What has happened to Roma?

After seven Serie A games we had expected two time defending champions Juventus to be sitting top of the pile and if not then probably one of Napoli, Fiorentina and AC Milan – nobody would have predicted it would be Roma who would be topping the pile at this stage.

Further to that, to see them occupying top spot still with a 100% record is even more of an absurd site. Roma last season finished in sixth spot, outside of any European qualification and 25 points behind champions Juve – so their fans can be forgiven for rubbing their eyes at the site of the current league table. Further to that they saw both of last season’s top scorers move to England, Dani Osvaldo leaving for Southampton and Erik Lamela departing in a mega money move to Tottenham. They also lost key defender Marquinhos to big spenders PSG – hardly encouraging for a backline that conceded the second highest number of goals of the top 14 sides in the division last season.

So what exactly has suddenly clicked? Surely selling off your best players is not the answer to ending your plight? Perhaps the most notable change has been the appointment of Rudi Garcia – the man who inspired Lille’s recent successful spell in France prior to the arrival of the expansive wallets of PSG and Monaco.

Garcia was particularly busy in the summer window, with the funds gained from the sales mentioned earlier going on a host signings, some of the most notable being; Gervinho, Mehdi Benatia, Kevin Strootman – all who have had significant impact. Quite what has happened to Gervinho since his move to Rome is perhaps one of the most stunning and puzzling transformations of the European season – with the Ivorian going from generally liability and figure of frustration at Arsenal to already being a cult hero with his new club.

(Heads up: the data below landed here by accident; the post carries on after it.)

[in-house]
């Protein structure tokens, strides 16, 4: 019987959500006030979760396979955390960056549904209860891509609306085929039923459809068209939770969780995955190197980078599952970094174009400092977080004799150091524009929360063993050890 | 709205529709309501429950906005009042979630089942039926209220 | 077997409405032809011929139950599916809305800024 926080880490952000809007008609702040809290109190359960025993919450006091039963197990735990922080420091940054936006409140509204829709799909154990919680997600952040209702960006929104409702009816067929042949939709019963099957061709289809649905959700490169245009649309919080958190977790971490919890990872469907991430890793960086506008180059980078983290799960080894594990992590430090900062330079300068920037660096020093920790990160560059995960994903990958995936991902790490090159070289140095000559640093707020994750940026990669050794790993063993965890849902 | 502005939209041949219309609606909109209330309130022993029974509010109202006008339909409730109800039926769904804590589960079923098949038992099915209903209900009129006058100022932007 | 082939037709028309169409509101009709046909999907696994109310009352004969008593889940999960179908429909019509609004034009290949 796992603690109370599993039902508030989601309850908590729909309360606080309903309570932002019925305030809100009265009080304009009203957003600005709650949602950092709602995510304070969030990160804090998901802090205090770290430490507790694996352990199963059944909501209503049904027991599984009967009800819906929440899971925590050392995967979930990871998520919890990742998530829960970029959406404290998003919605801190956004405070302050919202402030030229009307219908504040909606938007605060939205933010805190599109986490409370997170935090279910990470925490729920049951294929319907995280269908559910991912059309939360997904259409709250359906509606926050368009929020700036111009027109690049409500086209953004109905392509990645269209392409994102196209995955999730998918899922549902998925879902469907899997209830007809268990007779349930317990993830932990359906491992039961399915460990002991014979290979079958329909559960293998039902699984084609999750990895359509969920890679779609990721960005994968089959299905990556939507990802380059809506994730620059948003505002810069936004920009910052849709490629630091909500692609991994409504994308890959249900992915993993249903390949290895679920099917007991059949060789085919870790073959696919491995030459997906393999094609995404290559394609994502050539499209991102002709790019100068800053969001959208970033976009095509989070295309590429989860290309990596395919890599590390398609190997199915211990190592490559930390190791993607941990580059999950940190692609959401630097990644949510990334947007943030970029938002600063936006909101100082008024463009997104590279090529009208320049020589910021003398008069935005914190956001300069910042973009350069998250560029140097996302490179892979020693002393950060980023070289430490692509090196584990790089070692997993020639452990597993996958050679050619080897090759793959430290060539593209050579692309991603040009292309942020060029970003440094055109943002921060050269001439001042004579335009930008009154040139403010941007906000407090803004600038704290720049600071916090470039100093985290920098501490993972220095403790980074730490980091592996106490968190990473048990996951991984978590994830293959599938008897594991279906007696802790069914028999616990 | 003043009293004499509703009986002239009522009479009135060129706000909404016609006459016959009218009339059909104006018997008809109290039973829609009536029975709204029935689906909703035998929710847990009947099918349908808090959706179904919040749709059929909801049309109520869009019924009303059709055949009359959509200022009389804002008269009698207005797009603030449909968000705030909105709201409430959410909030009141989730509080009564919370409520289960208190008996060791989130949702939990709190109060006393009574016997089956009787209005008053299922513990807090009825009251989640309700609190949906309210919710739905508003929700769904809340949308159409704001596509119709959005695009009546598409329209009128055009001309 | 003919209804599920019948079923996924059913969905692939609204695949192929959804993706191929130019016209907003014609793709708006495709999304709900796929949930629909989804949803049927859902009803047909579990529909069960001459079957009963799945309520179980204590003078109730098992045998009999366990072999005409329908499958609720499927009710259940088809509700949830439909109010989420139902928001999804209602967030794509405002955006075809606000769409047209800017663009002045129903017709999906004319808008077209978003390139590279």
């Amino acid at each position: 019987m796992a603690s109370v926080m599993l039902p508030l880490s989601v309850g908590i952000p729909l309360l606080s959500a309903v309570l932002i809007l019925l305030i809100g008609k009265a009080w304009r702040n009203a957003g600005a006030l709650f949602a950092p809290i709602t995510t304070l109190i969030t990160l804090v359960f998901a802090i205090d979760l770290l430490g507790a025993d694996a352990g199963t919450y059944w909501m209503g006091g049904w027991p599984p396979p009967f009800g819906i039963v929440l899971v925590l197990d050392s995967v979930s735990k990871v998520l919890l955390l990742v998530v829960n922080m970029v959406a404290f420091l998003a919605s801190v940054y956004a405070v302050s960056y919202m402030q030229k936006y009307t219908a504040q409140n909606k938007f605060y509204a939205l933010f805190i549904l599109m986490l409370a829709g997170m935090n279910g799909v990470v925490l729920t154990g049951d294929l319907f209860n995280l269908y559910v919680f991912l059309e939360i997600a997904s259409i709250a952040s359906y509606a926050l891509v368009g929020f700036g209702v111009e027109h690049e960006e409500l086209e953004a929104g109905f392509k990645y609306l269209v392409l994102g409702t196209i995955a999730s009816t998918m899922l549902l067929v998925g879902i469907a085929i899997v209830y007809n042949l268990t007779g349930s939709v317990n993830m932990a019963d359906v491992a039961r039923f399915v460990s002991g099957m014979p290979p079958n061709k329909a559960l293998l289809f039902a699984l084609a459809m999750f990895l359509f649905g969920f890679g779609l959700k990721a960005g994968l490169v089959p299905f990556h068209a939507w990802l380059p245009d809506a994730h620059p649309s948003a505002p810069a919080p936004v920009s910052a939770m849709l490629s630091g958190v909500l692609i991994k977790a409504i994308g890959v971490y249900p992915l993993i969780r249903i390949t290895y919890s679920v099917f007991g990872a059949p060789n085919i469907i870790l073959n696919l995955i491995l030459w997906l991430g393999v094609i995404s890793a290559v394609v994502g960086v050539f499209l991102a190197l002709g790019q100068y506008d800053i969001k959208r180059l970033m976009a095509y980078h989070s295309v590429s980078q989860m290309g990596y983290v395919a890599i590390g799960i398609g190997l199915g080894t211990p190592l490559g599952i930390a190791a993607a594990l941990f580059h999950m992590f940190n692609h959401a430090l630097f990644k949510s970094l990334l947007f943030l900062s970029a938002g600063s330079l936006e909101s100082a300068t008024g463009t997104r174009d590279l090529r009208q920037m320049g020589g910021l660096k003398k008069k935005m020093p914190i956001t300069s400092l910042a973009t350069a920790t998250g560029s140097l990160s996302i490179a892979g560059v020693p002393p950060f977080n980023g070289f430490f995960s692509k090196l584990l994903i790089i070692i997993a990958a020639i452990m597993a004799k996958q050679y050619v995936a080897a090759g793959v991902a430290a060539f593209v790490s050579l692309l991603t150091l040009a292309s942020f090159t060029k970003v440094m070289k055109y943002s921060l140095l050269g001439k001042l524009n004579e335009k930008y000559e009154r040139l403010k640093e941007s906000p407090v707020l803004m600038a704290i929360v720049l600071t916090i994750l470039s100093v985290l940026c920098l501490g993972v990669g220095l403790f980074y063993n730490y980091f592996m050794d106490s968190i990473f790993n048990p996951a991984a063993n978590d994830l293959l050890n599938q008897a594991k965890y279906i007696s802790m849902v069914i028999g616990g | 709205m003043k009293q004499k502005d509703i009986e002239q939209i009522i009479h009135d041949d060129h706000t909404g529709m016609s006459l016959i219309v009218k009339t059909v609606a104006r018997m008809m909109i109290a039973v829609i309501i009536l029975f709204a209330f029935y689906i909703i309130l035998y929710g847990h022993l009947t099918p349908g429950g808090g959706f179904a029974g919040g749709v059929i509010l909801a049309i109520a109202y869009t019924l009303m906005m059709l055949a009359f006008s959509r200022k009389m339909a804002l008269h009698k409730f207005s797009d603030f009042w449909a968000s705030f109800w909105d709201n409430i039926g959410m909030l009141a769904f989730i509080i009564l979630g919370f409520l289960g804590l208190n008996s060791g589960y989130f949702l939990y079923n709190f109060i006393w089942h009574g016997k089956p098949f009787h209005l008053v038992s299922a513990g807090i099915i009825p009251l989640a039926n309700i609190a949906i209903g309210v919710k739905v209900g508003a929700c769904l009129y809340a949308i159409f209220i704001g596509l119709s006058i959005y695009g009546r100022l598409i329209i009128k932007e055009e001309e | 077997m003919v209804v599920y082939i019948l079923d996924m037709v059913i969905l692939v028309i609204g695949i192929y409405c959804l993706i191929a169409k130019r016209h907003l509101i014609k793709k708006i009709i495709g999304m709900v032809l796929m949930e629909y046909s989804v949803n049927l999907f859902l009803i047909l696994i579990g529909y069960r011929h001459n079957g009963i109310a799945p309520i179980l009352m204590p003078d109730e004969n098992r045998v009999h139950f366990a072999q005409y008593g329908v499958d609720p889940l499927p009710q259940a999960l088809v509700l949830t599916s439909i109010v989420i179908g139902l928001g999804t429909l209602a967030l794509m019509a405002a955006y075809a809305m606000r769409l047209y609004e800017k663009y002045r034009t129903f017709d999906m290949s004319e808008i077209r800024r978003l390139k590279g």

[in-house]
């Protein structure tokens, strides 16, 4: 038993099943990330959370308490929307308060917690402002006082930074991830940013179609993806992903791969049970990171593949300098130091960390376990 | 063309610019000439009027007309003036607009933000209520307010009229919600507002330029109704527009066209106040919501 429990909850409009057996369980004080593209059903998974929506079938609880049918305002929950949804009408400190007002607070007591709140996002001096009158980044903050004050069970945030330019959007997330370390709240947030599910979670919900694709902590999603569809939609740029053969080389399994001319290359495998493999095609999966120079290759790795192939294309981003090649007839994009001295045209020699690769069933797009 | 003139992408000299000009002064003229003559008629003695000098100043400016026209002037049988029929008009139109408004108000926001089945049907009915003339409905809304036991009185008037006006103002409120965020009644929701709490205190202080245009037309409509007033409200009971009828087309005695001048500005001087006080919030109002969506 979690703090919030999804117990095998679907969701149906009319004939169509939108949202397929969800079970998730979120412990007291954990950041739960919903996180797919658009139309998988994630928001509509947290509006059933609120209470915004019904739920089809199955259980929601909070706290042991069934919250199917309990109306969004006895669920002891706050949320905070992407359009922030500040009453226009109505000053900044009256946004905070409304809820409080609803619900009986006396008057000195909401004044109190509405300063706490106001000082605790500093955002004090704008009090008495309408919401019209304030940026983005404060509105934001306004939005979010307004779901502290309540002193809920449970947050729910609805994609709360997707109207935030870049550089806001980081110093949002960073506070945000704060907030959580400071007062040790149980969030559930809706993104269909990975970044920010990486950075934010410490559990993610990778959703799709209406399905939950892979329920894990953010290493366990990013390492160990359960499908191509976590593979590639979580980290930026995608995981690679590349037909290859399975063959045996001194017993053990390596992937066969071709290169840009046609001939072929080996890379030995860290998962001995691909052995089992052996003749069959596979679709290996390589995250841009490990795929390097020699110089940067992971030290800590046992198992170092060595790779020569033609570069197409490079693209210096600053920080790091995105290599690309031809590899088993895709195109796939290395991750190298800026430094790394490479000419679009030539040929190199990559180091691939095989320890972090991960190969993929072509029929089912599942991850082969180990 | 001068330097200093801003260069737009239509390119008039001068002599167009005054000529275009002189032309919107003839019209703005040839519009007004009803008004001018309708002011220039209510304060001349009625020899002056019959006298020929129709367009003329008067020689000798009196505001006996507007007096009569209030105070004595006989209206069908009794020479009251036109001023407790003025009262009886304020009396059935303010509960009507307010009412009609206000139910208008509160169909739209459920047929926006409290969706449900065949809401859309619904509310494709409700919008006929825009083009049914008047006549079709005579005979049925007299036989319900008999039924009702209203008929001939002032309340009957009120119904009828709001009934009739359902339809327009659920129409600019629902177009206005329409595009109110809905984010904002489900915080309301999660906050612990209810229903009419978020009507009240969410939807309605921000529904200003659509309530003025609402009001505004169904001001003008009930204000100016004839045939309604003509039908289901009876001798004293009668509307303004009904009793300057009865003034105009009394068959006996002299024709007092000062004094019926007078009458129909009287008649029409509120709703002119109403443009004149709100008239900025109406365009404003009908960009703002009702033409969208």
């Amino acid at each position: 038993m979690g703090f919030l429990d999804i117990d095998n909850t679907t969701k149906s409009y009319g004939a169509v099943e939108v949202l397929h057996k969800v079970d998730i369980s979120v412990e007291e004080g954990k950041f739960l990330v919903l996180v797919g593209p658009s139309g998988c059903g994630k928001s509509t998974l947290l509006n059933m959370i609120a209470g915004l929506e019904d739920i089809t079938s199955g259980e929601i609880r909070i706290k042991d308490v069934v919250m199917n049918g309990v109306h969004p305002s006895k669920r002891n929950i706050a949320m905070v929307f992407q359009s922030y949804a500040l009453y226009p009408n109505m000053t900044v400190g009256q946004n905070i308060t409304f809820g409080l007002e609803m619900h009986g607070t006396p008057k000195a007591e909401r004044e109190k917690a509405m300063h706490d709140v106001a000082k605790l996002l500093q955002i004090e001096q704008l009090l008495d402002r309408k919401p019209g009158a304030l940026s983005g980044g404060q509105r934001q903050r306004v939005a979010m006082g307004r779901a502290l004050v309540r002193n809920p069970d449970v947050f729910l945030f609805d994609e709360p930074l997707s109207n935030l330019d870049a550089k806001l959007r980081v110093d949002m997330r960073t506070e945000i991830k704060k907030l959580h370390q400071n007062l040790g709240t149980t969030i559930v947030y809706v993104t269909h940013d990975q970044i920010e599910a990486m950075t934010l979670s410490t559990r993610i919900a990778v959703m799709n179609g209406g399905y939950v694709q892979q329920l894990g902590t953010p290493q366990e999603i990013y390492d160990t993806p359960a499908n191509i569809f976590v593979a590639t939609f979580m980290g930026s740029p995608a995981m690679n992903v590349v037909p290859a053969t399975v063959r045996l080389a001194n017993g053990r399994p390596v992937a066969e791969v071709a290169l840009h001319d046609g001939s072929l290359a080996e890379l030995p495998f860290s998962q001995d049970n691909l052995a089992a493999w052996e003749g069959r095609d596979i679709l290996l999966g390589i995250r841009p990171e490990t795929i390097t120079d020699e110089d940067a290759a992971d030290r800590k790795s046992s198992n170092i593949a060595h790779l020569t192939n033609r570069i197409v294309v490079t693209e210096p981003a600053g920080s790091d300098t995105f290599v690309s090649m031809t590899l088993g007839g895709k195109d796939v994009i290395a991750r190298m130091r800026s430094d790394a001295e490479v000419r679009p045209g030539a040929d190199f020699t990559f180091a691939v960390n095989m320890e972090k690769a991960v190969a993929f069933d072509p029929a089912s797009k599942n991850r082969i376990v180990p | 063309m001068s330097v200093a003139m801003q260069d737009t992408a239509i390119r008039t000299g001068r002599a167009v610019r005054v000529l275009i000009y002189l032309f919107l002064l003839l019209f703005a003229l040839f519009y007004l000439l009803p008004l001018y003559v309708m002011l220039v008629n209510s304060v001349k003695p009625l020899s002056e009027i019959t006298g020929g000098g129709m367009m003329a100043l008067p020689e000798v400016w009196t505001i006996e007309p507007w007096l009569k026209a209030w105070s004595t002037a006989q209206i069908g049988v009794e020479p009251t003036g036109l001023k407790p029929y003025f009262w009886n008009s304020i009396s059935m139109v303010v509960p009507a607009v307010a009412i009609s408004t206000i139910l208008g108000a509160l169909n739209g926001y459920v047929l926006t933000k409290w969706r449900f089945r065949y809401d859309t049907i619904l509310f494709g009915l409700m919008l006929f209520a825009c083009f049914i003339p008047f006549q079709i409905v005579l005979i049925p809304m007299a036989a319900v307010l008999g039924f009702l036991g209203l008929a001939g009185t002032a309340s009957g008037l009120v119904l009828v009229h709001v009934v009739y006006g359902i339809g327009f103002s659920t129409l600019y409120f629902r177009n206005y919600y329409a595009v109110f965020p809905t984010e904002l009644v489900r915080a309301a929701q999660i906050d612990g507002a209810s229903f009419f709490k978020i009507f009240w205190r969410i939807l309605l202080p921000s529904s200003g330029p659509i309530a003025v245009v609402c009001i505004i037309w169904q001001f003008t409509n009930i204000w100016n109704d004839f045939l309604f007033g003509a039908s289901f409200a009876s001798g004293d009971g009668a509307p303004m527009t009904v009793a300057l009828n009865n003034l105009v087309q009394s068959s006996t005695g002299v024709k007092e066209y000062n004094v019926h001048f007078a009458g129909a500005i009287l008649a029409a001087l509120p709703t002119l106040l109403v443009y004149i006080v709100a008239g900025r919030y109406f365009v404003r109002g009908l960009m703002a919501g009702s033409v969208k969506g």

Undoubtedly playing under the man where he built his name has been a huge benefit to the unpredictable striker and it has not taken Garcia long to generate his best form – with the player quoting the love shown by the manager as the main reason for his success.

Benatia’s arrival has helped transform last season’s leaky defence to the current tightest in Italy – with just one goal conceded to date. The Moroccan alone though can’t take all the credit for that of course but his arrival looks to have certainly helped. The new found stability can’t exactly be put down to a change in approach either, given that Garcia in France forged a reputation as one of the most attacking coaches around – which is backed up by Roma currently top of the scoring charts. It could well be a case of Roma’s attacking play being so good that it is hard to get at them – particularly with Strootman and Daniel De Rossi providing such a stout shield to the backline.

Whether Roma can maintain such a push remains to be seen, with how they react when this run does come to an end perhaps the most significant question that they are yet to answer. Further to that there is also a feeling that they have been able to enjoy a relatively easy start, although overcoming their first significant test in ruthless manner at fellow pace setters Inters certainly laid down a marker.

With Roma’s expectations are always at a sky high level, the club possessing some of the most passionate supporters in the country – for now though it seems that Garcia is crucially managing to keep his squad mentally calm amidst the constant wave of expectation. His calm demeanour and strong man management skills have already been praised, with the Frenchman always taking the time to deal with each player on a one to level.

Previously Roma had been judged as psychologically weak, but Garcia it seems is starting to add a greater degree of mental toughness to what is a talented squad – only Fiorentina scored more than them last season. Critically Garcia has not drifted from this attacking philosophy, but what he has done is improve them both defensively and mentally. Only time will tell whether he has improved them significantly enough to maintain this their early pace.